Millions of children are not able to read on grade level by the end of third grade. In response, state legislatures are passing new reading policies, many of which require students to repeat third grade if they are struggling readers.
Florida, an early adopter of literacy policies that include this threat — known as retention — has been joined in recent years by several states with similar policies for holding children back. But is retention an important or even necessary part of the solution to children's reading deficiencies? That is a question left unanswered.
Officials in Florida say their reading approach works. In 2003, Florida began requiring students who score at the lowest level on the state reading test (unless they are exempt) to repeat the third grade and be provided with reading interventions to help them improve.
And since 2003, Florida has seen state and national reading test scores rise. But so far researchers have not parsed the multiple components of Florida's "test-based promotion policy," which include prevention, retention and intervention. So we do not really know what role retention actually plays in students' reading improvement.
A policy brief published by the Brookings Institution in Washington, D.C., highlights this lack of information. The brief, written by Martin West, an assistant professor at Harvard University, explains that students who scored at the lowest level of Florida's reading test in third grade and were retained under Florida law performed significantly better on math and reading tests two years later than their peers who scored just high enough to be promoted to the fourth grade.
By eighth grade, however, the positive effects fade.
Florida's reading law is much more than a retention policy. Third-graders must be given the opportunity to participate in a summer reading program, have an academic improvement plan, be assigned a "high-performing" teacher and receive intensive reading intervention. Elementary schools must provide all students with 90 minutes of uninterrupted reading instruction every day. Schools must assess students' literacy skills as early as kindergarten and notify parents if their child is already below grade level. This year the state invested more than $100 million to ensure schools could deliver these services in kindergarten through 12th grade.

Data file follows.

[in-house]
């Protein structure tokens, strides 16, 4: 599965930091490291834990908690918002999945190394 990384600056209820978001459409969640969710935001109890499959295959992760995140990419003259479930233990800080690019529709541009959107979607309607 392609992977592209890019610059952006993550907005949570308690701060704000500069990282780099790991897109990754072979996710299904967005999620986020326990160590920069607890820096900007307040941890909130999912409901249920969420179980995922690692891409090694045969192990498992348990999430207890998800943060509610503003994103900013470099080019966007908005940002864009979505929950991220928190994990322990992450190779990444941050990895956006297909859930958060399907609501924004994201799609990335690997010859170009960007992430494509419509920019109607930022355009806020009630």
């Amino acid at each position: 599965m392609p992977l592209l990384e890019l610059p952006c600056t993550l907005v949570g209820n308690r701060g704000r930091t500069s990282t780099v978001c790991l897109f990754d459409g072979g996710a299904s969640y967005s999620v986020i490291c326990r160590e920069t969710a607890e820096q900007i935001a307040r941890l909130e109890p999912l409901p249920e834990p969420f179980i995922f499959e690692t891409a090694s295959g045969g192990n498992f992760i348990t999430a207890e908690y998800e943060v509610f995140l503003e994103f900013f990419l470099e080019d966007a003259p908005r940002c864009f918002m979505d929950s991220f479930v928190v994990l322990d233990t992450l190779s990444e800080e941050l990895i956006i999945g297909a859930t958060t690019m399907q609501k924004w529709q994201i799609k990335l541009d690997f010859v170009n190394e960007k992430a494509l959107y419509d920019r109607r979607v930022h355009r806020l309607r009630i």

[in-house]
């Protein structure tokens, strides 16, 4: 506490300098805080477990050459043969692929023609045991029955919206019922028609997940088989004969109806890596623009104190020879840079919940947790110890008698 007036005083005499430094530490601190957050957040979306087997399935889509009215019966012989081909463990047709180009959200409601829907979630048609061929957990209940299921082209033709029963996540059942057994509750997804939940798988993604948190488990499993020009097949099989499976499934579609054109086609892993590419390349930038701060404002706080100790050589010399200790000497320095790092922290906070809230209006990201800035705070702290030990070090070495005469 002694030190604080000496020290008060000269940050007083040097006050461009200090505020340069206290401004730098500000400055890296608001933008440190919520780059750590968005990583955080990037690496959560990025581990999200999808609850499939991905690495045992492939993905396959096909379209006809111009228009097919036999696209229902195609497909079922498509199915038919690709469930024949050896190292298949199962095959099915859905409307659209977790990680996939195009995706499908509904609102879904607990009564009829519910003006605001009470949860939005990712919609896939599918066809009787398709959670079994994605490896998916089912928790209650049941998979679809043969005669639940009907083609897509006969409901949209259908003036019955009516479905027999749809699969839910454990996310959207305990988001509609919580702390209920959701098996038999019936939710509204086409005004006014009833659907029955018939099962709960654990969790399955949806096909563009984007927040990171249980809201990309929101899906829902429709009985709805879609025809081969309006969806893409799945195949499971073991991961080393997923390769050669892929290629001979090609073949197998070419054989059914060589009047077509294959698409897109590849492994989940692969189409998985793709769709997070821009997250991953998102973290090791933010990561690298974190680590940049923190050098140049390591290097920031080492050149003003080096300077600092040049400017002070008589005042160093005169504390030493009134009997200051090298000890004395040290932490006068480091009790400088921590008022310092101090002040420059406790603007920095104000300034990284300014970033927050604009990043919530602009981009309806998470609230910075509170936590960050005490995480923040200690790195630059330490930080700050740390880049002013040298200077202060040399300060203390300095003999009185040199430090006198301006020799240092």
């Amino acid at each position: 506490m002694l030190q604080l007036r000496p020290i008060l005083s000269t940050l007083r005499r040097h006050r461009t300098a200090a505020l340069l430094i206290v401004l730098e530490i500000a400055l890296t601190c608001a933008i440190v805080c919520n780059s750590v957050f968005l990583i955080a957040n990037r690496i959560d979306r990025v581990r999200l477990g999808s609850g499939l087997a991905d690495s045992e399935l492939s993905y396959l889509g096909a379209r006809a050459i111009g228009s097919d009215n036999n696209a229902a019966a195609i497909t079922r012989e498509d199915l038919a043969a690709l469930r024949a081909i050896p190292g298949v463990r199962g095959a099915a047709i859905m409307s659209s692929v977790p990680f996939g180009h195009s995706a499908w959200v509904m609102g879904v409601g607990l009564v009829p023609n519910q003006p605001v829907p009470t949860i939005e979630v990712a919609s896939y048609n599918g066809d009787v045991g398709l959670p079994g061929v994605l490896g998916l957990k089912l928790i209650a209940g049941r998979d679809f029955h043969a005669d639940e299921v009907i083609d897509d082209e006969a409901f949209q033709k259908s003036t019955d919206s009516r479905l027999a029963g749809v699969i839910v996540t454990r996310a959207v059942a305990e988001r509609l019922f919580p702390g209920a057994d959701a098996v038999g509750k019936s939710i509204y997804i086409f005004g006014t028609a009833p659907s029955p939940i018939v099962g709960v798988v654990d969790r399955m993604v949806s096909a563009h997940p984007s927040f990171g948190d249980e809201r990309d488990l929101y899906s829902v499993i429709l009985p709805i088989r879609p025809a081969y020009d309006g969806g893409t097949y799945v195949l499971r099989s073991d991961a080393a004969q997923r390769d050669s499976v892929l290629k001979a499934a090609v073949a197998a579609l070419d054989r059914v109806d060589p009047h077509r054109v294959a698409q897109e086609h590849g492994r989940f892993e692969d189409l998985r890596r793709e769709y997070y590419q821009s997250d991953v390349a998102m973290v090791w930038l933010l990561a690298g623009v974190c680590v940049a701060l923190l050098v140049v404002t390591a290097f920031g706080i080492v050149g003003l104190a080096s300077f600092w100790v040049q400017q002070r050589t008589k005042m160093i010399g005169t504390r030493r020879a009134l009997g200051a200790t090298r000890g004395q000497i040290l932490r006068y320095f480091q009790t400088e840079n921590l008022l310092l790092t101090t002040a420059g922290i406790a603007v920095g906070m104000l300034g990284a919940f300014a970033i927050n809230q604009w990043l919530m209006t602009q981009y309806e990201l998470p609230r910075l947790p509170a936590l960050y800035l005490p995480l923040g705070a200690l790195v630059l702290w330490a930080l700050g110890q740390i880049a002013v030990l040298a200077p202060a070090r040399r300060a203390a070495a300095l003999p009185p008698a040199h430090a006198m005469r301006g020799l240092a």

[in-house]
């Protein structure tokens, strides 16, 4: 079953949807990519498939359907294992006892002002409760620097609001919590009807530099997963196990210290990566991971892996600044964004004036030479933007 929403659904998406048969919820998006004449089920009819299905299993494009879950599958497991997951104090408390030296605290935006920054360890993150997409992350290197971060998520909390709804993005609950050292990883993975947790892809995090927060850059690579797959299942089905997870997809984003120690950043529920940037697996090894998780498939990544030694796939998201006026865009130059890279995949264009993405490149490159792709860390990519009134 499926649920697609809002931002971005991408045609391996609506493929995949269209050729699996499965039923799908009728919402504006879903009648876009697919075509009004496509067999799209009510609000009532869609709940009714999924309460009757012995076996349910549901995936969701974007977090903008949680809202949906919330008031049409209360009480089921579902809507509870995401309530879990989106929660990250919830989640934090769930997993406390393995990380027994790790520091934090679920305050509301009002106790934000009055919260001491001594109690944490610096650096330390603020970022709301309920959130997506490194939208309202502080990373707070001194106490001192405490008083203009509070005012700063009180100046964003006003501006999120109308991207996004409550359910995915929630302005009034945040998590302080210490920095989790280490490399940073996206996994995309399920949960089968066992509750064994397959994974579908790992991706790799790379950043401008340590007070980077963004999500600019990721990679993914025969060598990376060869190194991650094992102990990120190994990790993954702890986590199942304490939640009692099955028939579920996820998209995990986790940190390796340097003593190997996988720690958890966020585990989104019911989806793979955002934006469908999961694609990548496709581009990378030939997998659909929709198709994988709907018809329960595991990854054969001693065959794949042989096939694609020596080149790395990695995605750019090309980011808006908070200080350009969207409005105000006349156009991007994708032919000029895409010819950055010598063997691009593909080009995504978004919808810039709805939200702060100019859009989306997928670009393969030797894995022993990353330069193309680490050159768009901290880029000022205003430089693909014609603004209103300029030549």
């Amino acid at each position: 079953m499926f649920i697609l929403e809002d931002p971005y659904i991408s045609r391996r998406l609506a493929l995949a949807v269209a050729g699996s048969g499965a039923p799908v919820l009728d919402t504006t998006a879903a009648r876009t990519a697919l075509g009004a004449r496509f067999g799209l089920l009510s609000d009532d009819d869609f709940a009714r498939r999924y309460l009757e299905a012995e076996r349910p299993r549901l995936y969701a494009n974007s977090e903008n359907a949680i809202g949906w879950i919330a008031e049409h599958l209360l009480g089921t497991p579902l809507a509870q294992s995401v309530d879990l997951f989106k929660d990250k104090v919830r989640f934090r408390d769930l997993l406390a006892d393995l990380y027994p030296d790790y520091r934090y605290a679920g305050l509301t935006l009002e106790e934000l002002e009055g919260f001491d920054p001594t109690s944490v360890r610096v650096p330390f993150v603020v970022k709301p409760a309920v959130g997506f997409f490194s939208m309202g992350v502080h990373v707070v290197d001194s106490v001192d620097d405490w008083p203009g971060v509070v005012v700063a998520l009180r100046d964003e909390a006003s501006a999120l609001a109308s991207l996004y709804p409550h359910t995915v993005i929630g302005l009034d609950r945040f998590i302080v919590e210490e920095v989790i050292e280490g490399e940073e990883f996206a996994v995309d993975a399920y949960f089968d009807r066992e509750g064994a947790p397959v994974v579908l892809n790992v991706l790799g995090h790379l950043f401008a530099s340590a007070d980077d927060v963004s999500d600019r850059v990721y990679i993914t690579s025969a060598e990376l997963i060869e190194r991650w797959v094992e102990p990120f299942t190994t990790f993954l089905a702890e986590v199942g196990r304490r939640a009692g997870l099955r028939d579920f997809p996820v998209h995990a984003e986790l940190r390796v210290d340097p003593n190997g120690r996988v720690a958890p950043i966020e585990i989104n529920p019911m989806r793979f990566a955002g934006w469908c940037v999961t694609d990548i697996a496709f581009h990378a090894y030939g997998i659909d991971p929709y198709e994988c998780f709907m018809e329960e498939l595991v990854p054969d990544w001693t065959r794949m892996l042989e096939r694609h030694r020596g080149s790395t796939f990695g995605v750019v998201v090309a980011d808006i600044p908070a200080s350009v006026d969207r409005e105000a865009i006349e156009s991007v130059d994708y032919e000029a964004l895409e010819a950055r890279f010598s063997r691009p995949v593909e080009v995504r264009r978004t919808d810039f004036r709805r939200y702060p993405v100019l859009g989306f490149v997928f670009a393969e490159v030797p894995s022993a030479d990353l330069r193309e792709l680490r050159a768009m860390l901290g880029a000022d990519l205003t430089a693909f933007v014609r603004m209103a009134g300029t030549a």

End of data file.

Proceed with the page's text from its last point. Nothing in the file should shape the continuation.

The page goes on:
West's study does not provide any insight into what might have been possible by just providing these services without retention; neither does it tell us how essential the retention piece is. Previous studies on retention have shown that students who are retained are no better off. Some research shows that retention can have negative long-term impacts on children, including an increased chance of dropping out of school. Retention is also costly. On average, repeating a year of school can cost about $10,000 per pupil.
Mary Laura Bragg, who worked for the Florida Department of Education and helped to implement Florida's reading initiative, recently suggested at a Brookings event that the threat of retention forced schools to get serious about ensuring children know how to read.
The policy, she said, goaded change in K-2 reading instruction. Elementary school principals began moving their best teachers to kindergarten and first and second grades. "It's a shame to me that threat of retention is what got elementary schools doing what their primary focus is, which is to teach kids how to read," Bragg said.
But can we know that this threat was the essential piece? And couldn't there be better incentives for pushing schools, parents and students to focus on reading on grade level?
If anything, the Florida case shows the importance of investing in a comprehensive approach. States should consider research-based strategies such as high-quality pre-kindergarten programs, full-day kindergarten, requiring strong reading teachers in the early grades, and interventions for struggling readers.
States should not, however, hastily join the states that have included third-grade retention in their plans. The jury is still out on whether it is a necessary part of the solution.